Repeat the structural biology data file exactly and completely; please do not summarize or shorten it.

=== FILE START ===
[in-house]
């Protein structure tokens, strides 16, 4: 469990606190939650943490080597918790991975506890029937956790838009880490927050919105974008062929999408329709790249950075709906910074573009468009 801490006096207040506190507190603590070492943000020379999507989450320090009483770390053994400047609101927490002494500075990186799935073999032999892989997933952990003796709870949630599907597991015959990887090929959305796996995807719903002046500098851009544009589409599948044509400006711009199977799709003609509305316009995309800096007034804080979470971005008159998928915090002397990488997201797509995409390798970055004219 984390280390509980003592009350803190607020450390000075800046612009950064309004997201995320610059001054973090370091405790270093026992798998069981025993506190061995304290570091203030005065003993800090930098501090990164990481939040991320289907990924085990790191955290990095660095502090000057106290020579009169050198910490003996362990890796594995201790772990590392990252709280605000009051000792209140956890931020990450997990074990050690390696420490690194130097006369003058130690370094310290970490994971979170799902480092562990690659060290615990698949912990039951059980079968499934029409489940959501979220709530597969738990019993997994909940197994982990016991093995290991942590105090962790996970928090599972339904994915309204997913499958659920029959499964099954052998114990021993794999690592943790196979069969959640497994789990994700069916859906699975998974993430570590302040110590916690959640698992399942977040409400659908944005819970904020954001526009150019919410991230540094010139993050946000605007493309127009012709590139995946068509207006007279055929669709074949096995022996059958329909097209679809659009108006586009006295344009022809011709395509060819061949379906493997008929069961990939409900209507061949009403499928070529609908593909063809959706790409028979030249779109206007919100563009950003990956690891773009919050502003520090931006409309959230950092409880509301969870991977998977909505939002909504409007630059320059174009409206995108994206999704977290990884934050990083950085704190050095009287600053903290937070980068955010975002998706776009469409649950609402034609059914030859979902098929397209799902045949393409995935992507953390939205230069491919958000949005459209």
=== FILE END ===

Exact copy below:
[in-house]
């Protein structure tokens, strides 16, 4: 469990606190939650943490080597918790991975506890029937956790838009880490927050919105974008062929999408329709790249950075709906910074573009468009 801490006096207040506190507190603590070492943000020379999507989450320090009483770390053994400047609101927490002494500075990186799935073999032999892989997933952990003796709870949630599907597991015959990887090929959305796996995807719903002046500098851009544009589409599948044509400006711009199977799709003609509305316009995309800096007034804080979470971005008159998928915090002397990488997201797509995409390798970055004219 984390280390509980003592009350803190607020450390000075800046612009950064309004997201995320610059001054973090370091405790270093026992798998069981025993506190061995304290570091203030005065003993800090930098501090990164990481939040991320289907990924085990790191955290990095660095502090000057106290020579009169050198910490003996362990890796594995201790772990590392990252709280605000009051000792209140956890931020990450997990074990050690390696420490690194130097006369003058130690370094310290970490994971979170799902480092562990690659060290615990698949912990039951059980079968499934029409489940959501979220709530597969738990019993997994909940197994982990016991093995290991942590105090962790996970928090599972339904994915309204997913499958659920029959499964099954052998114990021993794999690592943790196979069969959640497994789990994700069916859906699975998974993430570590302040110590916690959640698992399942977040409400659908944005819970904020954001526009150019919410991230540094010139993050946000605007493309127009012709590139995946068509207006007279055929669709074949096995022996059958329909097209679809659009108006586009006295344009022809011709395509060819061949379906493997008929069961990939409900209507061949009403499928070529609908593909063809959706790409028979030249779109206007919100563009950003990956690891773009919050502003520090931006409309959230950092409880509301969870991977998977909505939002909504409007630059320059174009409206995108994206999704977290990884934050990083950085704190050095009287600053903290937070980068955010975002998706776009469409649950609402034609059914030859979902098929397209799902045949393409995935992507953390939205230069491919958000949005459209």